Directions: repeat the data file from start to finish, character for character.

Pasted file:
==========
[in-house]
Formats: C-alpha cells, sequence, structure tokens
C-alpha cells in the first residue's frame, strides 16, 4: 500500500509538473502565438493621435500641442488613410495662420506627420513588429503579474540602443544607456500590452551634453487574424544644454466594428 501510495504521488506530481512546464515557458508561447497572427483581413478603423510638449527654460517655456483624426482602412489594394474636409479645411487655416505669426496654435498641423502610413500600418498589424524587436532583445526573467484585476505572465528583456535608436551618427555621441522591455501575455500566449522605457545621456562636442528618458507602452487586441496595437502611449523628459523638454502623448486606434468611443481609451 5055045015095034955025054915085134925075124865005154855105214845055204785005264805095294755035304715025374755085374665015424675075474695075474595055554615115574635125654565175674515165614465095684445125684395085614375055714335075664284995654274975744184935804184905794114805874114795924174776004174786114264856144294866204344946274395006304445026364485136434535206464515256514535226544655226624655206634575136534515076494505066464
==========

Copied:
[in-house]
Formats: C-alpha cells, sequence, structure tokens
C-alpha cells in the first residue's frame, strides 16, 4: 500500500509538473502565438493621435500641442488613410495662420506627420513588429503579474540602443544607456500590452551634453487574424544644454466594428 501510495504521488506530481512546464515557458508561447497572427483581413478603423510638449527654460517655456483624426482602412489594394474636409479645411487655416505669426496654435498641423502610413500600418498589424524587436532583445526573467484585476505572465528583456535608436551618427555621441522591455501575455500566449522605457545621456562636442528618458507602452487586441496595437502611449523628459523638454502623448486606434468611443481609451 5055045015095034955025054915085134925075124865005154855105214845055204785005264805095294755035304715025374755085374665015424675075474695075474595055554615115574635125654565175674515165614465095684445125684395085614375055714335075664284995654274975744184935804184905794114805874114795924174776004174786114264856144294866204344946274395006304445026364485136434535206464515256514535226544655226624655206634575136534515076494505066464